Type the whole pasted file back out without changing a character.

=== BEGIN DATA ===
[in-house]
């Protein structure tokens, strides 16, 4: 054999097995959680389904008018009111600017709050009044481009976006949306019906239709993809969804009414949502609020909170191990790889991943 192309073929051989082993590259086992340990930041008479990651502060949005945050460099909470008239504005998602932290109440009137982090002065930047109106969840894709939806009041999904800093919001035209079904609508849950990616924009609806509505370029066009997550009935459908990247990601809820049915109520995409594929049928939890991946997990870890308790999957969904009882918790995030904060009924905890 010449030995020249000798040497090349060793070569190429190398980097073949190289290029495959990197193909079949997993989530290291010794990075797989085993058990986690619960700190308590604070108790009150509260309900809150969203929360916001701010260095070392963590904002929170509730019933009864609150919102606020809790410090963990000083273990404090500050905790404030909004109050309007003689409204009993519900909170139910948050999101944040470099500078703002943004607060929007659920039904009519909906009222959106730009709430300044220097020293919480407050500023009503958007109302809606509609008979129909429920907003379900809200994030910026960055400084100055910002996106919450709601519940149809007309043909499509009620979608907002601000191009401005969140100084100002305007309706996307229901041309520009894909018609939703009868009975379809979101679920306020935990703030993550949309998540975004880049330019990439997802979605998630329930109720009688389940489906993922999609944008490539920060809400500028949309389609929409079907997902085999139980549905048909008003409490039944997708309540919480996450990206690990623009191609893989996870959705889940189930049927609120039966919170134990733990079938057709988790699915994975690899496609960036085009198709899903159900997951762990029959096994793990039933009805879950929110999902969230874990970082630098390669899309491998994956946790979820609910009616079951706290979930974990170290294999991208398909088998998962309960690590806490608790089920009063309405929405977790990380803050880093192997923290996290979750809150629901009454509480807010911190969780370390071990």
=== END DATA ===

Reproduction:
[in-house]
């Protein structure tokens, strides 16, 4: 054999097995959680389904008018009111600017709050009044481009976006949306019906239709993809969804009414949502609020909170191990790889991943 192309073929051989082993590259086992340990930041008479990651502060949005945050460099909470008239504005998602932290109440009137982090002065930047109106969840894709939806009041999904800093919001035209079904609508849950990616924009609806509505370029066009997550009935459908990247990601809820049915109520995409594929049928939890991946997990870890308790999957969904009882918790995030904060009924905890 010449030995020249000798040497090349060793070569190429190398980097073949190289290029495959990197193909079949997993989530290291010794990075797989085993058990986690619960700190308590604070108790009150509260309900809150969203929360916001701010260095070392963590904002929170509730019933009864609150919102606020809790410090963990000083273990404090500050905790404030909004109050309007003689409204009993519900909170139910948050999101944040470099500078703002943004607060929007659920039904009519909906009222959106730009709430300044220097020293919480407050500023009503958007109302809606509609008979129909429920907003379900809200994030910026960055400084100055910002996106919450709601519940149809007309043909499509009620979608907002601000191009401005969140100084100002305007309706996307229901041309520009894909018609939703009868009975379809979101679920306020935990703030993550949309998540975004880049330019990439997802979605998630329930109720009688389940489906993922999609944008490539920060809400500028949309389609929409079907997902085999139980549905048909008003409490039944997708309540919480996450990206690990623009191609893989996870959705889940189930049927609120039966919170134990733990079938057709988790699915994975690899496609960036085009198709899903159900997951762990029959096994793990039933009805879950929110999902969230874990970082630098390669899309491998994956946790979820609910009616079951706290979930974990170290294999991208398909088998998962309960690590806490608790089920009063309405929405977790990380803050880093192997923290996290979750809150629901009454509480807010911190969780370390071990």